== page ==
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What are the advantages and disadvantages of Six Sigma? Would you implement it in your organization? Why or why not?

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Module 5 DQ2: Six Sigma

INSTRUCTIONS:

Module 5 DQ 2 





What are the advantages and disadvantages of Six Sigma? Would you implement it in your organization? Why or why not?







From a peer

Re:Module 5 DQ 2



Six Sigma is based on quality principles and efficiency gains within a company, which can save the company money. The goal is perfection or defect free. Six Sigma involves a five-step process and requires commitment from top management. The five steps are define, measure, analyze, improve and control. The process involves widespread change throughout the organization (Daft, 2014).

Although the Six Sigma strategy was once highly popular, one article proclaims that the mindset is not fully accepted by employees. Employees will tune out the parts they do not want to hear. Over analyzing is a common occurrence among management when using the strategy (Hindo & Grow, 2007).

The Six Sigma strategy is appropriate for certain aspects of healthcare. One forum the strategy would be useful in is infection control. A goal of perfection or zero hospital-acquired infections is prudent and recommended. Hospital acquired infections increase patient mortality and decrease reimbursement. After all, no patient wants to be a statistic or acquire an infection. Hospital acquired infection is not acceptable. Hospitals should strive for zero infections.



References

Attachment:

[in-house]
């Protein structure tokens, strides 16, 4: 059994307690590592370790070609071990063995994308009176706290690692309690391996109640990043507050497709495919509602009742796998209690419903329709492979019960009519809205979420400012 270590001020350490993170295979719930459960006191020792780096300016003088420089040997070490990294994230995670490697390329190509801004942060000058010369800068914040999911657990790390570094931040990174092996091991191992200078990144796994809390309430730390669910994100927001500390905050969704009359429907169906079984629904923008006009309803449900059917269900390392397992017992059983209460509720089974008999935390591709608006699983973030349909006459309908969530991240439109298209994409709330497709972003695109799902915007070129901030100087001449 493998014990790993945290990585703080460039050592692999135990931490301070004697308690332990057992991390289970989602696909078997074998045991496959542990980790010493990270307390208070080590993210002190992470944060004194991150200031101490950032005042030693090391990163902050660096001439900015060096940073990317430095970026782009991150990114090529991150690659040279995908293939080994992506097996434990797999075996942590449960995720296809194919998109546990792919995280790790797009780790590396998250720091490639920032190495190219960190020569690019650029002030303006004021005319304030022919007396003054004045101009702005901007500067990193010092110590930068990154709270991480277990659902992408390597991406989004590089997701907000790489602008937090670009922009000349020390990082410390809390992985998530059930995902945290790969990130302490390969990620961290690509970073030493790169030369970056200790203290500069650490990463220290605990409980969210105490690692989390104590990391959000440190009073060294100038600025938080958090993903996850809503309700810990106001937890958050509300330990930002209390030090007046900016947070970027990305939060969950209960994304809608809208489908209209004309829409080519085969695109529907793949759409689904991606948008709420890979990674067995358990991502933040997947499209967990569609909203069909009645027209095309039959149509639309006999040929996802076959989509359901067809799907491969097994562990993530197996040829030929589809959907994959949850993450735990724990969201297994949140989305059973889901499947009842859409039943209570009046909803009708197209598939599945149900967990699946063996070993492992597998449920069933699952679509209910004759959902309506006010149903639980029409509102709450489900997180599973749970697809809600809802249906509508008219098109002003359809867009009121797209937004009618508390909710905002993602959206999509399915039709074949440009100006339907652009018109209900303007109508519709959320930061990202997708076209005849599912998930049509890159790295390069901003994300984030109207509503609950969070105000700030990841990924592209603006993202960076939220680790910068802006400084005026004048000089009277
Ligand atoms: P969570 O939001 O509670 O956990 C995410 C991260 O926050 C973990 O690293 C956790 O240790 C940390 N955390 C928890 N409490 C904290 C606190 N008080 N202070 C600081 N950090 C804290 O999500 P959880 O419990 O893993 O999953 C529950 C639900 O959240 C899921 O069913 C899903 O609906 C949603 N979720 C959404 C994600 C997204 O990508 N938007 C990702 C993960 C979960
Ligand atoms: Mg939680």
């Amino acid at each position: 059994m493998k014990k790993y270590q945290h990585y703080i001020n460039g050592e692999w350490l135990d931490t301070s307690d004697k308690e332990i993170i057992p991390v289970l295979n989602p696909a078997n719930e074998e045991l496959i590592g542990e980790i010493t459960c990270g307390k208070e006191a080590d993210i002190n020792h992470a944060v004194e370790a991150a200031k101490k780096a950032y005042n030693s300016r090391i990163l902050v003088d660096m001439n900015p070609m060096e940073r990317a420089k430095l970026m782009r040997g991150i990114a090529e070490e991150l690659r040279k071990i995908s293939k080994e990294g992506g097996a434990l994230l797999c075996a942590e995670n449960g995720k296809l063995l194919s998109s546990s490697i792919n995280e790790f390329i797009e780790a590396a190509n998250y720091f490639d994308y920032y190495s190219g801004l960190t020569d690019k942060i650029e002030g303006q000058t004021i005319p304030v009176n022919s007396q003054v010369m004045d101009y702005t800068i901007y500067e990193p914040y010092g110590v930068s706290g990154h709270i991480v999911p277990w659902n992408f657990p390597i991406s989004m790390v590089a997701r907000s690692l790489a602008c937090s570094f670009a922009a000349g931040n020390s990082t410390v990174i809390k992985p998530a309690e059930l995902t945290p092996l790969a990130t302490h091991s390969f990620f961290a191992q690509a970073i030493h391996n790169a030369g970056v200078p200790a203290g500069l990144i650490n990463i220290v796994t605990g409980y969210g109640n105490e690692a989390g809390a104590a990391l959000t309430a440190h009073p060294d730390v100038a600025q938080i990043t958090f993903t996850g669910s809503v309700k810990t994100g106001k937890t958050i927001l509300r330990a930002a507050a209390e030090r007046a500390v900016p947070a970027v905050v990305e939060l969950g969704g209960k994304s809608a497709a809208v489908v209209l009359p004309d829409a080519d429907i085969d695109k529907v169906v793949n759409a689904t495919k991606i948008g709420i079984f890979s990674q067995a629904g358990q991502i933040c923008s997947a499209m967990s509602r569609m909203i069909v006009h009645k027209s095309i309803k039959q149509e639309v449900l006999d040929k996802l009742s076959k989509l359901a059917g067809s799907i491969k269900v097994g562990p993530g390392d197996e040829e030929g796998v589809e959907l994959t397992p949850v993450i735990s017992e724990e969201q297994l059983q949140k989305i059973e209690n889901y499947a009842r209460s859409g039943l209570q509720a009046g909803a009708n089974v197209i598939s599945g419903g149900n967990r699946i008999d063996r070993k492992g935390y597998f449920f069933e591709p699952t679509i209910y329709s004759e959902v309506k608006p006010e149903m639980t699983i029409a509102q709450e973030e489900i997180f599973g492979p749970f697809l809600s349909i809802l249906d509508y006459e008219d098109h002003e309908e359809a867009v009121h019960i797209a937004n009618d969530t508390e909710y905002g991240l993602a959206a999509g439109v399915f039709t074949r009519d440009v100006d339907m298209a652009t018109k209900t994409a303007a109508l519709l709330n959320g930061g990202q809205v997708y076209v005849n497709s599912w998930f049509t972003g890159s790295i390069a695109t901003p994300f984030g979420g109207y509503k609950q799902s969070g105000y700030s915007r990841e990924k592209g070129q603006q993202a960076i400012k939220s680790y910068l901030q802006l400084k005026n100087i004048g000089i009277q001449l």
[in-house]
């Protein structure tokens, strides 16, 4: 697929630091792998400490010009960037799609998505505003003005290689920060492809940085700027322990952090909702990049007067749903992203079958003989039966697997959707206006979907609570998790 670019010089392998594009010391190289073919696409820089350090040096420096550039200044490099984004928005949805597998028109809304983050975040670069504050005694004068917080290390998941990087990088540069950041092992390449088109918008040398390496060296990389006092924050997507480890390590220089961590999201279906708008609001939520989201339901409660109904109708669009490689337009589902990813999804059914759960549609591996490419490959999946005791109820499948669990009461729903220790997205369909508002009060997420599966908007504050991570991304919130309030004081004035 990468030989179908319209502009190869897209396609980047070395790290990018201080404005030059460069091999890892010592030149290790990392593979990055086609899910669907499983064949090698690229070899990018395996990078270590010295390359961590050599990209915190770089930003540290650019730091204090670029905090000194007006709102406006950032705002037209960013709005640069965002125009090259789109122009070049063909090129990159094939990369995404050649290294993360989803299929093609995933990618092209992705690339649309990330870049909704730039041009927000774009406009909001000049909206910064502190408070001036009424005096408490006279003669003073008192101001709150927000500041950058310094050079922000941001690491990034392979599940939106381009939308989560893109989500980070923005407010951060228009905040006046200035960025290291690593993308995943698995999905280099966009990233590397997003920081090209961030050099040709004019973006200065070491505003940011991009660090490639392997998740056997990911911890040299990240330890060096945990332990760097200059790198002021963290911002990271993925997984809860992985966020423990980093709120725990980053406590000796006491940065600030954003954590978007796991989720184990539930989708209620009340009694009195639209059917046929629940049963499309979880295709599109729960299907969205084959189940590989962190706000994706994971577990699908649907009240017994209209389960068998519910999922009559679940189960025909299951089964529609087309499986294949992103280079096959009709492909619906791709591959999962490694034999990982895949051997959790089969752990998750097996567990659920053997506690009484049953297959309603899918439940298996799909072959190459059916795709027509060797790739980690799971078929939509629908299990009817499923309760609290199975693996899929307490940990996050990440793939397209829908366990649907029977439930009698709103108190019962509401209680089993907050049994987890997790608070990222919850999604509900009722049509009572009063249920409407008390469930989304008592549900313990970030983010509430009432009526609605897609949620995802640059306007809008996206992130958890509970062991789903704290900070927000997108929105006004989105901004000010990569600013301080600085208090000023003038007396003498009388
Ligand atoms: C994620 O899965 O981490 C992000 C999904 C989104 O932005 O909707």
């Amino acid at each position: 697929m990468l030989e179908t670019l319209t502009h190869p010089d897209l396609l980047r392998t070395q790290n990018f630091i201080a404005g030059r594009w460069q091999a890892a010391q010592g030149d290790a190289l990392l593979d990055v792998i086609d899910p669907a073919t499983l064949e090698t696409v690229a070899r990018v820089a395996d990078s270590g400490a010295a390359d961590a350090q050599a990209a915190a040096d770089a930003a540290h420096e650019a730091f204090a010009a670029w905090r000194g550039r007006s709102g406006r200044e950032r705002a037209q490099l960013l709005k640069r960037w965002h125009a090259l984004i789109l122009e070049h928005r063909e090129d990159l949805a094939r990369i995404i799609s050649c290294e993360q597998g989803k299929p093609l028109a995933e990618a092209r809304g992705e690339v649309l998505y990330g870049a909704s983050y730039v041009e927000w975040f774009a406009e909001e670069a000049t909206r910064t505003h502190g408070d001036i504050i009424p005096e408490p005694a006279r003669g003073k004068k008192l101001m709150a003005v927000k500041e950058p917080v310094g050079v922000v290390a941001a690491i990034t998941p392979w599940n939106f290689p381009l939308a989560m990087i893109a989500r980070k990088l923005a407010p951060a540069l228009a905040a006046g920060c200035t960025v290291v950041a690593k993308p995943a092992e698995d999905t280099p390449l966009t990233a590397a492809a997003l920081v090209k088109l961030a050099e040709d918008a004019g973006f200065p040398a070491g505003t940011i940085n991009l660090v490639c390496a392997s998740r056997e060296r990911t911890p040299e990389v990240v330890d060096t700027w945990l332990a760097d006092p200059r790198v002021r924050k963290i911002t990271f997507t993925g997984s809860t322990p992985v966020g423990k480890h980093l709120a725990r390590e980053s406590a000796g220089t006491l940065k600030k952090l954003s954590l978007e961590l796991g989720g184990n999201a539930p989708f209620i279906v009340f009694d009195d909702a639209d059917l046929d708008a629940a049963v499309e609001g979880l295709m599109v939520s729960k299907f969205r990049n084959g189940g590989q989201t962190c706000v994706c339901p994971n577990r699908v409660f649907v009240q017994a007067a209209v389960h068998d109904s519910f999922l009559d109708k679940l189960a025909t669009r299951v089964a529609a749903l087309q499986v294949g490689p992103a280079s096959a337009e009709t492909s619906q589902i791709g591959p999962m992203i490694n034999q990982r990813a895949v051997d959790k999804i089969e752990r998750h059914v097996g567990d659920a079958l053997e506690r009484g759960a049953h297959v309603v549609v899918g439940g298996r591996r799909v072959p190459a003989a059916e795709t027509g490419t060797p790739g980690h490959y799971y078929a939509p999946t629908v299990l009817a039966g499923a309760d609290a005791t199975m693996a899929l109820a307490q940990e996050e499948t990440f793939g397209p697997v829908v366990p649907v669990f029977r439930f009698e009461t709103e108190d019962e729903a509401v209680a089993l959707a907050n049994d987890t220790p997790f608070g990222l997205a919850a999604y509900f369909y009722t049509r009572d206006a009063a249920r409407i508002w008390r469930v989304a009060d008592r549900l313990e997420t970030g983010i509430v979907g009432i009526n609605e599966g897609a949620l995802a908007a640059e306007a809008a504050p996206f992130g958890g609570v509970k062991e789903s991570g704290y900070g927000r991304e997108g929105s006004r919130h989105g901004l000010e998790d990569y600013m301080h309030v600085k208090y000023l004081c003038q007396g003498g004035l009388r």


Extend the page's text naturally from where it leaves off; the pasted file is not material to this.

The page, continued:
Daft, R. L. (2014). Management (11th ed.) Mason, OH: South Western Cengage Learning. ISBN-13:9781285068657

Hindo, B., & Grow, B. (2007). SIX SIGMA: SO YESTERDAY?. Businessweek, (4038), 11.









LECTURE NOTES 

Operations Management

Introduction

Operations managers are concerned with finding ways to create greater efficiencies and lower costs while improving the quality of their products and services in order to remain competitive. Sometimes these efficiencies and improvements are achieved within existing operations through programs such as Six Sigma. Other times, they are found through alternative sources for the factors of production, such as labor and materials. Another option often used today is outsourcing, when non-core activities are performed by outsiders rather than by the firm`s own employees. In the past, Operations Managers focused primarily on the internal operations related to the production of goods and services. Modern Operations Managers are concerned with finding efficiencies in every link of the company`s supply chain. Increasingly, a company`s supply chain is becoming more global, with certain activities performed overseas.